Appetizers first and unfortunately the Mantoo (lamb and onion dumplings served in a tomato sauce) were not available so I got the Kashk e Badenjan instead. This is an dip gunning to be mentioned in the conversation of the yummiest thing I have eaten in a long time. Eggplant dip with walnuts and spices served with a naan bread. I could have ordered two of these and nothing else and I would have have left estatic. Not since Larry Bird’s heroics for the Boston Celtics have I been memorised by anything green, white and unattractive. Previously I have been prone to exaggeration but not this time, the dip truly a thing of beauty.
For the main course I ordered the whole deep fried fish or as it is known by the locals, Mahi Polo. Whole gutted barramundi covered in lime juice and tumeric. Eagerly I prodded the meat and grabbed a huge chunk of the white flesh, jammed it in my mouth before realising that fish do indeed have bones. Should have paid more attention in Grade 8 Biology. Childhood cartoons made eating a whole fish so easy, this wasn’t just a case of inserting the whole fish into one’s mouth and ripping out a clean skeleton shortly after. A false move here and I would pierce my trachea before dessert. From now on I would need to concentrate more than Charlie Teo. Thankfully large portions did peel away from the bones easily, meaning I didn’t have to try that hard to separate the sharp white bones from the white flesh. As if the fish wasn’t big enough it came with another naan and a mountain of rice for good measure. The gameplan was crunchy skin, delicate flesh and hopefully no crunchy bones. Harvest what I can, mix in with the rice and then load that onto the naan bread. Another deliriously happy customer.
Dessert was Faloodeh, apparently a traditional Iranian concoction. Crushed ice flavoured with a sugar syrup and a slug of rose water which was then given some texture with some crushed up vermicelli noodles (you read that right). My brain was having trouble comprehending the dichotomy in textures but my tastebuds were lapping it up. Sweetness of the syrup, the brain freeze inducing ice slurry mixed with the rose water and the crunchy raw noodles. Unusual and addictive in equal doses. Maybe some nuts to replace the uncooked noodles, but then again I don’t want to mess with years of tradition just for my own personal experimentation? Not only was the food delicious but it was unbelievably cheap. Menu details are at the bottom of the page and you could easily share that meal between two and walked out satisfied.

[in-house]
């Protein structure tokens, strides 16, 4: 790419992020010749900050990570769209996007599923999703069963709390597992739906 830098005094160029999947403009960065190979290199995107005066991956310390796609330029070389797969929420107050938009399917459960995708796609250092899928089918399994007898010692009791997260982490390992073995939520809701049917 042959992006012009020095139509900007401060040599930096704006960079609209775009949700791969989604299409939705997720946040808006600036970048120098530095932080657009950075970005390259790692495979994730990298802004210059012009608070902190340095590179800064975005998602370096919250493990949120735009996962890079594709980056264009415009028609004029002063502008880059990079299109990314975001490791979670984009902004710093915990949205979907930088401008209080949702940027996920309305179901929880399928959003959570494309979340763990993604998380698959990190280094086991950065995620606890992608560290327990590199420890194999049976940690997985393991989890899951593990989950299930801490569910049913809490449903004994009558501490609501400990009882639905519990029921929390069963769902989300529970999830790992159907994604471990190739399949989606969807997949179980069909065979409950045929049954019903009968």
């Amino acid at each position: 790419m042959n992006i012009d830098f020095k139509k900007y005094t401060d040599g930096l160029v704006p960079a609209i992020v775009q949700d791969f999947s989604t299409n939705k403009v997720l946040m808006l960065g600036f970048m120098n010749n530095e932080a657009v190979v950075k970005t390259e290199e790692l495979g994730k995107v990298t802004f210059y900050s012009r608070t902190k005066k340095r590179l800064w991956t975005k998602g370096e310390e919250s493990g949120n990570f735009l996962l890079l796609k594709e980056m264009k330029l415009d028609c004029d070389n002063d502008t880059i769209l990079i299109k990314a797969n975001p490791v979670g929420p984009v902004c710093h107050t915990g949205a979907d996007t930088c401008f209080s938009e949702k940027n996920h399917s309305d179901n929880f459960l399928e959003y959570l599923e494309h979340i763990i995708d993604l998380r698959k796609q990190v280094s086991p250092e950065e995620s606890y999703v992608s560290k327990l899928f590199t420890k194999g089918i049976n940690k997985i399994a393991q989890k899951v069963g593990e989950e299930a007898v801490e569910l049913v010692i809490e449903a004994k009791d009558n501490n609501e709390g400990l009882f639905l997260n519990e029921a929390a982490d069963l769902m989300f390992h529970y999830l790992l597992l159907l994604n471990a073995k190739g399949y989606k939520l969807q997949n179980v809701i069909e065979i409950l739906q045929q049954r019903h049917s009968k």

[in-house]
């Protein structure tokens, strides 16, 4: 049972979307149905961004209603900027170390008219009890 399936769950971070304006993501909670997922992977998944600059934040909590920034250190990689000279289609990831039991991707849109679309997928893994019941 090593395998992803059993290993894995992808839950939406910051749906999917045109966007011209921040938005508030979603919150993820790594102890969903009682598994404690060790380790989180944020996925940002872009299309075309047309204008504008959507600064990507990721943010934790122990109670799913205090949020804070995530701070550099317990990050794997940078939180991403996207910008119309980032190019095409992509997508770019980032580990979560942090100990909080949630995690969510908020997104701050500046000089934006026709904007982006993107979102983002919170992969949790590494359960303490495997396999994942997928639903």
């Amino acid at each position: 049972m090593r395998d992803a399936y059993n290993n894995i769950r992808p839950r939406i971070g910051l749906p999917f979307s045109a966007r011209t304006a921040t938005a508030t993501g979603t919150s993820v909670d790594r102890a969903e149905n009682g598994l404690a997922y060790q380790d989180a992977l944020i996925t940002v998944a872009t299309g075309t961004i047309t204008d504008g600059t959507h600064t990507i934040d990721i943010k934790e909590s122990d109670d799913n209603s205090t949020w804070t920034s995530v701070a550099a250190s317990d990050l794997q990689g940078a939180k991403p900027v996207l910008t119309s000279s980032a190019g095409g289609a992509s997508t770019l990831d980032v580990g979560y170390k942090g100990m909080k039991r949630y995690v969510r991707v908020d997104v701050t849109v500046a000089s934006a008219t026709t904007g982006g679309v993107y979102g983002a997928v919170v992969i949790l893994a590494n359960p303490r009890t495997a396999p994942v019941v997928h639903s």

I had to try Kefir, a milk based drink that I was hoping would be more yoghurt like and tangy. This was more warm milk with dried herbs. Too warm for my liking but I suppose this is the traditional way to have it given the Afghanistan climate? My least favourite item of the day, but if that’s the worst thing that was coming my way today, I was fine with that. Too full to try anything else on the menu, will be back!
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I was hoping to finish off the second half of Moorooka after a six week hiatus. By some stroke of fortune I met a hyper intelligent, attractive lady from Moorooka. She was a psychologist (and no we didn’t meet via a therapy session) whose love of food was only exceeded by her passion for cinema. Long story short she turned out to be a crazy (she’d say neurotic) cat lady. Just as things were gaining traction Brisbane was forced into lockdown. These COVID delays got extended further and Skype calls are a pale imitation of physical time together. The old adage, absence makes the heart grow fonder, didn’t ring true. It merely allowed her inner psychologist to kick in with extraneous over analysis. Given enough time one can convince themselves of anything and talk themselves out of a advantageous situation. The lockdown was fire retardant on the sparks of a budding relationship. Maybe I just needed more time for the Stockholm Syndrome to take effect? Like me scoffing down a handful of wasabi peas it was over in the blink of an eye – leaving me with a brief episode of watery eyes and mild heartburn. To use her vernacular my “learnings” are to put psychologists in the same sphere as reality TV stars when it comes to a potential partner. Two industries where spending time at work causes wackiness via osmosis. Worst of all she promised me a peanut butter brownie from Moorooka’s best known cafe, Todd & Pup. But this is no time for you to get linger on my doleful near miss because there is food to be devoured in hedonistic fashion. As I’ve muttered before, “lucky with food, unlucky with love.”